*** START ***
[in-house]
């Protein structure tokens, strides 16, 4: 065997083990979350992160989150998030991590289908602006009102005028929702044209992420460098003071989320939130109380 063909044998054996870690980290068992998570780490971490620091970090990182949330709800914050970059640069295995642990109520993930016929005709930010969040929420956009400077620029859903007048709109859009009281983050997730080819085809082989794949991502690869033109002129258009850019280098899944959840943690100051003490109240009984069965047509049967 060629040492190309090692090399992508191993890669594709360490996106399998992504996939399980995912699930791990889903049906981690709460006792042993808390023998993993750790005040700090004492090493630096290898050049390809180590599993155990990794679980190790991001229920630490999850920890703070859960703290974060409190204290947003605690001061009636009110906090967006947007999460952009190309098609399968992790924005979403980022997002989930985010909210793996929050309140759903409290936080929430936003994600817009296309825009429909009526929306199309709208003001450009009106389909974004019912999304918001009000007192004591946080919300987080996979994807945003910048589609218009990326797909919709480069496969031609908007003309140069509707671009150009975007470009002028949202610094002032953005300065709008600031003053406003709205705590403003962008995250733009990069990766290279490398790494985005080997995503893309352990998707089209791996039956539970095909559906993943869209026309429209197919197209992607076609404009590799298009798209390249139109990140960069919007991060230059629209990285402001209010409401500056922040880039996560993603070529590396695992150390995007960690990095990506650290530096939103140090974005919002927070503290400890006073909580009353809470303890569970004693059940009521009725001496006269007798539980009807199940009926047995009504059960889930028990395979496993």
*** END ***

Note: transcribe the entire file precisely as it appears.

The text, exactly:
[in-house]
């Protein structure tokens, strides 16, 4: 065997083990979350992160989150998030991590289908602006009102005028929702044209992420460098003071989320939130109380 063909044998054996870690980290068992998570780490971490620091970090990182949330709800914050970059640069295995642990109520993930016929005709930010969040929420956009400077620029859903007048709109859009009281983050997730080819085809082989794949991502690869033109002129258009850019280098899944959840943690100051003490109240009984069965047509049967 060629040492190309090692090399992508191993890669594709360490996106399998992504996939399980995912699930791990889903049906981690709460006792042993808390023998993993750790005040700090004492090493630096290898050049390809180590599993155990990794679980190790991001229920630490999850920890703070859960703290974060409190204290947003605690001061009636009110906090967006947007999460952009190309098609399968992790924005979403980022997002989930985010909210793996929050309140759903409290936080929430936003994600817009296309825009429909009526929306199309709208003001450009009106389909974004019912999304918001009000007192004591946080919300987080996979994807945003910048589609218009990326797909919709480069496969031609908007003309140069509707671009150009975007470009002028949202610094002032953005300065709008600031003053406003709205705590403003962008995250733009990069990766290279490398790494985005080997995503893309352990998707089209791996039956539970095909559906993943869209026309429209197919197209992607076609404009590799298009798209390249139109990140960069919007991060230059629209990285402001209010409401500056922040880039996560993603070529590396695992150390995007960690990095990506650290530096939103140090974005919002927070503290400890006073909580009353809470303890569970004693059940009521009725001496006269007798539980009807199940009926047995009504059960889930028990395979496993």